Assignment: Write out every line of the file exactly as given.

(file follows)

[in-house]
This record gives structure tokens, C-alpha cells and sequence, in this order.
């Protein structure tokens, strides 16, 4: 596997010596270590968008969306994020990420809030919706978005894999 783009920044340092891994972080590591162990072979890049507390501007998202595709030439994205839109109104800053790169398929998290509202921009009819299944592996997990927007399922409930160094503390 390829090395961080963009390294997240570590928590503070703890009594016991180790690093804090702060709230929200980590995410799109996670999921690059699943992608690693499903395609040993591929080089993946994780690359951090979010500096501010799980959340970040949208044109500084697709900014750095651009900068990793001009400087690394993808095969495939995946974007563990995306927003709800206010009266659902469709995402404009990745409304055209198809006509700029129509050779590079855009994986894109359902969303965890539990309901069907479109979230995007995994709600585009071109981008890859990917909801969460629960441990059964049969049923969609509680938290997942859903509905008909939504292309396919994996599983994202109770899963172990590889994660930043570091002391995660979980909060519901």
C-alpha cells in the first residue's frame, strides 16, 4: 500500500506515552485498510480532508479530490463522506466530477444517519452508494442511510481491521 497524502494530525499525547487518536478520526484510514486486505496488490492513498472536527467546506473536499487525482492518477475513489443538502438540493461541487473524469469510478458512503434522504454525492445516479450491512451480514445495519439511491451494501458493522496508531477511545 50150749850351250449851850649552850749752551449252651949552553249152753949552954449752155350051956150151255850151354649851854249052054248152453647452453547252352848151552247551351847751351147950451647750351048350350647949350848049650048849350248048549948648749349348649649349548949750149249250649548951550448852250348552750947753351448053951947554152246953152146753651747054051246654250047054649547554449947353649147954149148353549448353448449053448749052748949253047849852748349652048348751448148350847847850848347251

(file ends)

[in-house]
This record gives structure tokens, C-alpha cells and sequence, in this order.
């Protein structure tokens, strides 16, 4: 596997010596270590968008969306994020990420809030919706978005894999 783009920044340092891994972080590591162990072979890049507390501007998202595709030439994205839109109104800053790169398929998290509202921009009819299944592996997990927007399922409930160094503390 390829090395961080963009390294997240570590928590503070703890009594016991180790690093804090702060709230929200980590995410799109996670999921690059699943992608690693499903395609040993591929080089993946994780690359951090979010500096501010799980959340970040949208044109500084697709900014750095651009900068990793001009400087690394993808095969495939995946974007563990995306927003709800206010009266659902469709995402404009990745409304055209198809006509700029129509050779590079855009994986894109359902969303965890539990309901069907479109979230995007995994709600585009071109981008890859990917909801969460629960441990059964049969049923969609509680938290997942859903509905008909939504292309396919994996599983994202109770899963172990590889994660930043570091002391995660979980909060519901």
C-alpha cells in the first residue's frame, strides 16, 4: 500500500506515552485498510480532508479530490463522506466530477444517519452508494442511510481491521 497524502494530525499525547487518536478520526484510514486486505496488490492513498472536527467546506473536499487525482492518477475513489443538502438540493461541487473524469469510478458512503434522504454525492445516479450491512451480514445495519439511491451494501458493522496508531477511545 50150749850351250449851850649552850749752551449252651949552553249152753949552954449752155350051956150151255850151354649851854249052054248152453647452453547252352848151552247551351847751351147950451647750351048350350647949350848049650048849350248048549948648749349348649649349548949750149249250649548951550448852250348552750947753351448053951947554152246953152146753651747054051246654250047054649547554449947353649147954149148353549448353448449053448749052748949253047849852748349652048348751448148350847847850848347251